TLC hit a goldmine with Here Comes Honey Boo Boo: A 7 year old pageant queen who knocks back a Red Bull/Mountain Dew concoction of “go-go juice” before making fart jokes and saying words like “redneckonize” in an accent so tragic it requires subtitles.
The critics, of course, are all over it. Some want the show yanked off the air, bashing it for mocking small-town people and perpetuating offensive stereotypes. South Park creators dedicated an episode to Honey Boo Boo in a satirical critique of how we’ve “lowered the bar” on what we find entertaining. And the rest see it as proof that Western civilization as we know it has fallen.
But here’s the thing: reality TV has always been lowbrow shittiness that’s caricaturized people, mocked cultural diversity, and exploited human emotion for entertainment value. This is not news.
So why such harsh critique of this show? Where was this anger during airings of Bad Girls Club, Basketball Wives, and Flavor of Love? Why was this niggatry so accepted as “harmless entertainment” but Honey Boo Boo is the catalyst for a cultural meltdown?
Because this is a show about a white, working class family with a blonde haired, blued-eyed daughter. So surely, something must be done.
In retrospect, mainstream pop culture has been pretty good to white folks. Even reality TV has churned out wholesome, rosy-cheeked family shows like 19 Kids and Counting, John and Kate Plus 8, and Sister Wives.
And even among the more trite variety of shows (Real Housewives of, Jersey Shore, Keeping Up With the Kardashians, the Hills) the premise often highlighted the attractiveness, affluence, status, or lifestyle of the stars.
But a hugely popular White Trash-a-thon? This is some new shit.
The backlash against this show consists mostly of embarrassed white people trying very hard to point out how “unrealistic” Honey Boo Boo is, thus engaging in a rare social practice: explaining the behavior of other people in their racial group to save face.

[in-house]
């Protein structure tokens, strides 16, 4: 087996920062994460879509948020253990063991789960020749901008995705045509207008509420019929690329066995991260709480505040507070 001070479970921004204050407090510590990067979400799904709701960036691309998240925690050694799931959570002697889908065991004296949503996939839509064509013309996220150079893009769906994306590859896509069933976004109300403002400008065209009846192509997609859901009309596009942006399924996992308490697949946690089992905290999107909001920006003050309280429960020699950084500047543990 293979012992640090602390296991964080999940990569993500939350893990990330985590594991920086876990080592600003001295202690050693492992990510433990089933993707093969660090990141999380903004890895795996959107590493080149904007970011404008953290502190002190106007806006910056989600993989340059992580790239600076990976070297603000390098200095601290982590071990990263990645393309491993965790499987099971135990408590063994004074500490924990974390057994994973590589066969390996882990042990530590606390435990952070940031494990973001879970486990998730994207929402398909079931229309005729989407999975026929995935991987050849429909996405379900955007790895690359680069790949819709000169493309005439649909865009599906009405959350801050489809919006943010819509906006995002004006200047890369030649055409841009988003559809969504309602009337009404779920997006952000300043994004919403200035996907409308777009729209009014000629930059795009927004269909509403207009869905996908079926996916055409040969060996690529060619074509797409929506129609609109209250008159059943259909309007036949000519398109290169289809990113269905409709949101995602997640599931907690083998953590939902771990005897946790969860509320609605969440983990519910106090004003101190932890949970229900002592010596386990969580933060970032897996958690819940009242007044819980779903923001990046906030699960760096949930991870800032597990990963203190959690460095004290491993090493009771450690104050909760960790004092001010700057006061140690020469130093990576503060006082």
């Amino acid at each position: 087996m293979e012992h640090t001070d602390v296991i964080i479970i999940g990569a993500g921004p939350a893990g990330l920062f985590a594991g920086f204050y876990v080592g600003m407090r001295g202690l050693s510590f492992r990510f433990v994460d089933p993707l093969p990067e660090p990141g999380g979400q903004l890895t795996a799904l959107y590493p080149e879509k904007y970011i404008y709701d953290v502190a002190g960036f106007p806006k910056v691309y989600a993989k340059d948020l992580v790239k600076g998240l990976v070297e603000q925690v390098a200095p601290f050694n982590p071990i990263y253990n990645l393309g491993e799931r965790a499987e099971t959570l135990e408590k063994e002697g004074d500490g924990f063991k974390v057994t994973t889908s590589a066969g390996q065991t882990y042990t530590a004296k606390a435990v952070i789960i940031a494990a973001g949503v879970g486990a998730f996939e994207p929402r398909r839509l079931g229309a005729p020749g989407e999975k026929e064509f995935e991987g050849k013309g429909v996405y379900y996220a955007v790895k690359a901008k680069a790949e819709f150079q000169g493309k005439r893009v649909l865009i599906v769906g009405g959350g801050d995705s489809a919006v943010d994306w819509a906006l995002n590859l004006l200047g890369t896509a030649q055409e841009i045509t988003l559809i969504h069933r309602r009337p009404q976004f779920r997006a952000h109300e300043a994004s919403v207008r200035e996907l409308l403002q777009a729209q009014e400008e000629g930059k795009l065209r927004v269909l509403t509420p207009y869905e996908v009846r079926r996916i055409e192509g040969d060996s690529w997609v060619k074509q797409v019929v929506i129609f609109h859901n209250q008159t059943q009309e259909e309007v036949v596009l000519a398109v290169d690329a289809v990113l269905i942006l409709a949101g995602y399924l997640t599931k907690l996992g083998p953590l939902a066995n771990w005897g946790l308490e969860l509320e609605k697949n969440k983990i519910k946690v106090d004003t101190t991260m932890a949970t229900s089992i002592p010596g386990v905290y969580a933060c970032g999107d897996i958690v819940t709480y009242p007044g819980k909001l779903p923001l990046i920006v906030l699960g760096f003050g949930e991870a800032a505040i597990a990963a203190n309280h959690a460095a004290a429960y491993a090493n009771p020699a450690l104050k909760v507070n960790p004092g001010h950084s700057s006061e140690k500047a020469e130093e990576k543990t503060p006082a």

That’s the amazing and ironic thing Honey Boo Boo has done: unintentionally exposing white people to the experience of collective racial shaming. The kind that assumes the negative behavior of one member of a marginalized group represents the behavior of that group in its entirety.
The identity of whiteness has always been fluid. We’ve judged its members on an individual, case-by-case basis and not as a cohesive whole. And within that privilege came the freedom of living organically; without fear of reinforcing stereotypes or generating shame for the people who look like them. The assurance that, unlike minorities, they could never single handedly be a detriment or credit to their race.
Most of this has to do with the terms in which whiteness has been defined by white people themselves: a hard-working middle class Leave-it-to-Beaver utopia. An image that has managed to be protected and perpetuated, in part, because of the limited aspects of white reality we actually see in the media.
That’s what makes Honey Boo Boo so embarrassing. She and her family penetrate the image of whiteness we’re so conditioned to seeing with extreme contradictions. Instead of the clean-cut “all-American” pedigree, they are overweight, disheveled, unapologetic rednecks. Instead of middle-class suburbia, they live in a rural town where nearly half of its residents are below poverty level. Instead of Judeo-Christian morality, the are four children with four different fathers, teenage mothers, and parents with criminal pasts.
And even as stupid as this show is, it’s ironic that we can more easily internalize the negative images of blackness within reality TV. That we can somehow see a negro in a viking hat and a giant clock around his neck as a reflection of black life, but refuse to accept any aspect of Honey Boo Boo as “realistic. “
So criticize Honey Boo Boo for it’s lack of nuance and authenticity. Push back, protest. Hell, get the show cancelled. But if Flavor Flav ever shows back up, you’d better be just as mad.